I know some people find these little stories that go with recipes annoying, but I like to give some background as to how or why I came to make each particular recipe, and provide some cultural context whenever possible so that my children and possible future generations will have it one day when I’m no longer here. Because more than being my stories, they are really stories of their heritage, where their father came from, their abuela. I’m only the messenger.

So, somehow I got the idea that I wanted to try making ticucos, but I couldn’t remember my suegra ever making them, and the recipe in my Salvadoran cookbook didn’t seem familiar at all. I really don’t even know how I learned of them. I’ve been joking with Carlos that it’s his cuckoo clock that gave me the idea. For years he’s wanted a cuckoo clock and was obsessed with the one at my grandmother’s house, so I finally got him one a few months ago. I don’t love it. It actually really annoys me, and I’m hoping in time I’ll be able to tune it out. But each hour it cuckoos the number of hours, and each half hour it cuckoos once. The noise to me sounds like it’s saying “ticuco” so I feel like that’s why I haven’t been able to get them out of my head.

I asked Carlos if he knew what ticucos are and he didn’t. We asked his mother and she said she knew what they were, but had never made them. I found a lot of variations online (most seem to be Honduran), so we asked what you put in them. My suegra’s very helpful answer was “whatever you want.” So with the help of some friends on Twitter, I researched. Many Salvadoran friends had never even heard of them, but it seems in Santa Ana, (which borders Guatemala, the same as the western part of Honduras where ticucos are popular), they are made, especially during Semana Santa. For more discussion and resources about ticucos, feel free to check out our conversations over on Twitter here and here. My friend Nyn found some really excellent resources for Salvadoran recipes.

So have you heard of ticucos? Does your family make them? What do they put in them? Share in comments!

And now, without further ado, the recipe.

Ticucos Santanecos (a mi estilo)

What you need:

4 cups Maseca para tamales
1 teaspoon salt (or to taste)
1 1/3 cup Canola oil
2 2/3 cups, plus 1/2 cup chicken or vegetable broth

2-3 cups shredded quesillo (you can substitute mozzarella if you can’t find quesillo)
1-2 cups frijoles rojos de seda volteados (you can use pre-packaged or beans you made)
dried corn husks (for wrapping the ticucos)
Optional: A few handfuls of chipilin (or baby spinach if you can’t find chipilin)


1. Soak the corn husks in clean, warm water to soften.

2. In a large bowl, make the masa by mixing the Maseca, salt, Canola oil, and broth by hand until fully combined. Note: Some people use lard and/or margarine to make the masa. If you wish to do that, see this recipe here. Also, I went light on the salt. Some people will probably prefer 2 teaspoons, but it will vary depending on the amount of sodium in the broth you use and your personal tastes. I personally think it’s better to use 1 teaspoon and then allow people to add salt to their own serving if they wish. If making this recipe for vegetarians or Semana Santa, use vegetable broth instead of chicken broth.

3. If using chipilin, you can work that into the masa now. Note: If using chipilin defrosted from a frozen state, make sure you squeeze out any excess moisture before adding to the masa. You may also choose to remove stems from the leaves and only use the leaves in the masa. Chipilin can be difficult to find outside Central America, but you may find it at the international market in the fresh produce near cilantro, or in the frozen section. While baby spinach isn’t traditionally used, it smells, looks, and tastes very similar, so it makes a good substitute. Not everyone uses chipilin in their ticucos, so don’t worry about leaving it out entirely if you can’t find it.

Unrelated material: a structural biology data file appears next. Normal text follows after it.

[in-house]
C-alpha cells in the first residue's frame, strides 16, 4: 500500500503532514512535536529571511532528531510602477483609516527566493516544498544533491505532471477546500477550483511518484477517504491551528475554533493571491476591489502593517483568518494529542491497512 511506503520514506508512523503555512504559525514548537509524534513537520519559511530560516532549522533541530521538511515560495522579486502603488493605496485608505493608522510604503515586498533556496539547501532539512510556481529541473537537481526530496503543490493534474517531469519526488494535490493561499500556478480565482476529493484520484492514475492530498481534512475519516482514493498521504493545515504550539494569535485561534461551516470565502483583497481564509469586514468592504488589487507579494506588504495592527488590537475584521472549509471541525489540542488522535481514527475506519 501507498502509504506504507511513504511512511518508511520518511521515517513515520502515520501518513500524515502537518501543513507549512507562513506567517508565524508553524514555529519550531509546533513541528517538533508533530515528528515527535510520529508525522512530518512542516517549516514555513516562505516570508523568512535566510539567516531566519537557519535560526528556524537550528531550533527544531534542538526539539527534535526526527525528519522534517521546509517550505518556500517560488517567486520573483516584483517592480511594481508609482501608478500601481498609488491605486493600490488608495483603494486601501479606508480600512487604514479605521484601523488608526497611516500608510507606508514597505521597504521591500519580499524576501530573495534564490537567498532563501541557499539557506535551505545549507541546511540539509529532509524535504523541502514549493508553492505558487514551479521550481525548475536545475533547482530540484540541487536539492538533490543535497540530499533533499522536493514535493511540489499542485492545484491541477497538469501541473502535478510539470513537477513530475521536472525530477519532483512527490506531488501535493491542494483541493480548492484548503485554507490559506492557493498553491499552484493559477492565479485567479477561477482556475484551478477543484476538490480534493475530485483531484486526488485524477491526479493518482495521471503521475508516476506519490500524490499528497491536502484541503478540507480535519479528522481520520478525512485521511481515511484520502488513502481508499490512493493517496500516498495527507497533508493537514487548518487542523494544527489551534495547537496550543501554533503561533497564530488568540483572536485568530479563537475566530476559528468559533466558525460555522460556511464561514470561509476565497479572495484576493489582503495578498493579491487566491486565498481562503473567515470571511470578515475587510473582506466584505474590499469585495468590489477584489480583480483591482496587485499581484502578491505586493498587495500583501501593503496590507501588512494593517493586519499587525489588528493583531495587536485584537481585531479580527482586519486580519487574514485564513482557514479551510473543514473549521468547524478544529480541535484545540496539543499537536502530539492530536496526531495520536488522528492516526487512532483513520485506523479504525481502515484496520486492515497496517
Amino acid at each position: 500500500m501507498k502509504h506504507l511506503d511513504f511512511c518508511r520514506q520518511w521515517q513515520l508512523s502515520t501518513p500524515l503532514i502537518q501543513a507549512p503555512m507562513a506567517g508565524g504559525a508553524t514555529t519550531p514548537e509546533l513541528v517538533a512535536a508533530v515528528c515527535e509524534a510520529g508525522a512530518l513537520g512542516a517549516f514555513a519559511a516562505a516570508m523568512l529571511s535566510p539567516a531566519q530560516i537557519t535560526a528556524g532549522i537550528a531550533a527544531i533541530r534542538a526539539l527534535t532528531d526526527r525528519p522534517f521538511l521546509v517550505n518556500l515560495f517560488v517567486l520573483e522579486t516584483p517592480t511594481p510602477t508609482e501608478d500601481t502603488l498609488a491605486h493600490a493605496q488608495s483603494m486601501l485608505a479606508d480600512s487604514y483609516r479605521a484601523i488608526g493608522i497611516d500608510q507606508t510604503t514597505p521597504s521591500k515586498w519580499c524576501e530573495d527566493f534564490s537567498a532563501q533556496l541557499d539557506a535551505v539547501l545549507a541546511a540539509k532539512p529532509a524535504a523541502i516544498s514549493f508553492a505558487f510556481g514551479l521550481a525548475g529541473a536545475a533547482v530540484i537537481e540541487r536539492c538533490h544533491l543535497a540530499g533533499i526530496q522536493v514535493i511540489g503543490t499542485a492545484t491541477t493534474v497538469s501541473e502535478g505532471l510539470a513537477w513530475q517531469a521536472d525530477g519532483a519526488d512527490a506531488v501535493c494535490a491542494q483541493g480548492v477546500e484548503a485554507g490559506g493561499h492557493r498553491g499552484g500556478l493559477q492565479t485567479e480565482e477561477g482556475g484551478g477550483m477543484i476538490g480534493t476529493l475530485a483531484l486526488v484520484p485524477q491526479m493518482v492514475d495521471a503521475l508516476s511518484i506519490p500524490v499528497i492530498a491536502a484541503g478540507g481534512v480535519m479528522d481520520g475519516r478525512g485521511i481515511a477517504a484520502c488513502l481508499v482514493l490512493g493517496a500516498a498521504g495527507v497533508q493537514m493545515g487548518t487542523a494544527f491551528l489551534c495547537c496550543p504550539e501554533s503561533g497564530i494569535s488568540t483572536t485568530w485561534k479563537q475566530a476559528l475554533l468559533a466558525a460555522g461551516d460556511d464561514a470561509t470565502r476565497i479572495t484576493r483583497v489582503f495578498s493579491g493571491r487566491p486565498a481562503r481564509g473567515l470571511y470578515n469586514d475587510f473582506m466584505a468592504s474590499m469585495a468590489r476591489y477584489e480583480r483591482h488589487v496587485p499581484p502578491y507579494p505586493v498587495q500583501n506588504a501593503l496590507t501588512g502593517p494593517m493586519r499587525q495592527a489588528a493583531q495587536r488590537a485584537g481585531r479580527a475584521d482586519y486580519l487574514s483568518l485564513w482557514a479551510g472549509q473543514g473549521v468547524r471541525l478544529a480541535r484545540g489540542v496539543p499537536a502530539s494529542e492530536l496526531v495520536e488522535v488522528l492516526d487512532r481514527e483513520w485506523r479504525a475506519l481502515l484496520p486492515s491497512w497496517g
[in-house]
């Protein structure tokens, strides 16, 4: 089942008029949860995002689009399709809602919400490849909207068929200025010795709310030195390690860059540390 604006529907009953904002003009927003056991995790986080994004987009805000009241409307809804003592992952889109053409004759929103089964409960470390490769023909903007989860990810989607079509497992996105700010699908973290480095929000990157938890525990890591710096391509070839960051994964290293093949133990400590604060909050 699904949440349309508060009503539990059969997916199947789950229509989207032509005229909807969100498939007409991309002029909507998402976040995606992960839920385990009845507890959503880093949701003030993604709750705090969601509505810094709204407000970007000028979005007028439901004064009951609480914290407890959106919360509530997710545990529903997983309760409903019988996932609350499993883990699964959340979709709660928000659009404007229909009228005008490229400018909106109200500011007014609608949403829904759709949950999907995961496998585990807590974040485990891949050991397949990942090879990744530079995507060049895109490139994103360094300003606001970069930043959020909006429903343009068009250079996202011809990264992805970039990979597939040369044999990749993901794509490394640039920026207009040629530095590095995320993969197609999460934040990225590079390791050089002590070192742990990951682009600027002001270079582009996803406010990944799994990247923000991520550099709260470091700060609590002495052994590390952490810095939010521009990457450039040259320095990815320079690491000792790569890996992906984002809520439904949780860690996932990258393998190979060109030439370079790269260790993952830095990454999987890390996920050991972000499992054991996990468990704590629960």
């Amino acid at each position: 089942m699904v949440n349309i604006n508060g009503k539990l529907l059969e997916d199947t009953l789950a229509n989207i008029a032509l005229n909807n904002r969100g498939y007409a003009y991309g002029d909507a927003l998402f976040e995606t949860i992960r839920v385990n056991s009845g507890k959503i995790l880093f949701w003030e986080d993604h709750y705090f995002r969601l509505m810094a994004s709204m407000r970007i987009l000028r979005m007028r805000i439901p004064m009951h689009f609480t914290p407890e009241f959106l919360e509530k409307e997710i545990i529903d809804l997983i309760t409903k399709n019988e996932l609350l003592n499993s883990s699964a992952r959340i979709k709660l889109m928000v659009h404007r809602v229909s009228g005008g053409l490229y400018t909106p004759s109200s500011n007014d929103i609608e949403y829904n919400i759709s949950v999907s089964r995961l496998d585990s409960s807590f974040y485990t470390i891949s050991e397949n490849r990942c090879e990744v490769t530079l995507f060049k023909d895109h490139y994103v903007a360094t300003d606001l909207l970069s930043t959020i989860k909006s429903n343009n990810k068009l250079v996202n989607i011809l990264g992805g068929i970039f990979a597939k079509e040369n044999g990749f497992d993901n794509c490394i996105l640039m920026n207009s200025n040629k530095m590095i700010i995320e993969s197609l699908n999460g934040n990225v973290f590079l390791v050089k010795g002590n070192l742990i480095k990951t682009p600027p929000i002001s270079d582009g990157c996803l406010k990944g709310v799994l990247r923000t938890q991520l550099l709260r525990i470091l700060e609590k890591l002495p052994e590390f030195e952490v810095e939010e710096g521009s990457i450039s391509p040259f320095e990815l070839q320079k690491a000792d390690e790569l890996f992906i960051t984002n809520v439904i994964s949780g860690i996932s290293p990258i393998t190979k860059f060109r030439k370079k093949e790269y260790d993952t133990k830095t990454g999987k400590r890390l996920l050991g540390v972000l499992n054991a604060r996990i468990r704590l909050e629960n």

4. Assemble your ingredients for filling the ticucos. (You can put the cheese and beans into bowls so it’s easy to grab a pinch.)

5. To assemble a ticuco you take one corn husk, shake off any excess moisture, and set it on the counter top. Take a handful of masa and flatten into a thick disc the size of your palm. In the center of the disc place a pinch of beans, and then a pinch of quesillo. Close the edges of the disc up around the filling so you have a ball of masa with the filling inside. Place the ball on the corn husk towards the wider end, but not quite at the end. Wrap the corn husk over the ball first from the left and right sides, then fold the narrow end up to match the other end. Tie closed with a strip of corn husk. Note: The thinner more pliant corn husks work best as wrappers. The thicker, rougher corn husks work best ripped into strips as your ties. See the video below if you’re having trouble and want a demonstration:

6. Repeat until you’ve used up all the masa. (I was able to make 17. If you’re more careful not to make them too big, you might get 18 – 20.) Place in a steamer pot, bring water to a boil, cover, reduce heat to medium, and cook until finished. I cooked mine for 1 hour and 30 minutes. I also needed to add more water at around 45 minutes, so make sure you don’t let your pot cook dry. To test your ticucos for doneness, remove one and let cool for 3 – 5 minutes. If the corn husk peels cleanly away from the masa while unwrapping, they’re finished.

7. Serve as you wish. These go well with salsa and curtido and a cup of coffee to drink.



  1. Not that I’m a specialist, but I’ve never heard of them or seen them in El Salvador or Honduras. Huh. I mean, I’ve seen similar foods (like tamales) AND I’ve been to Santa Ana around the Semana Santa. I’m mildly annoyed I missed a food I would probably like :lol:

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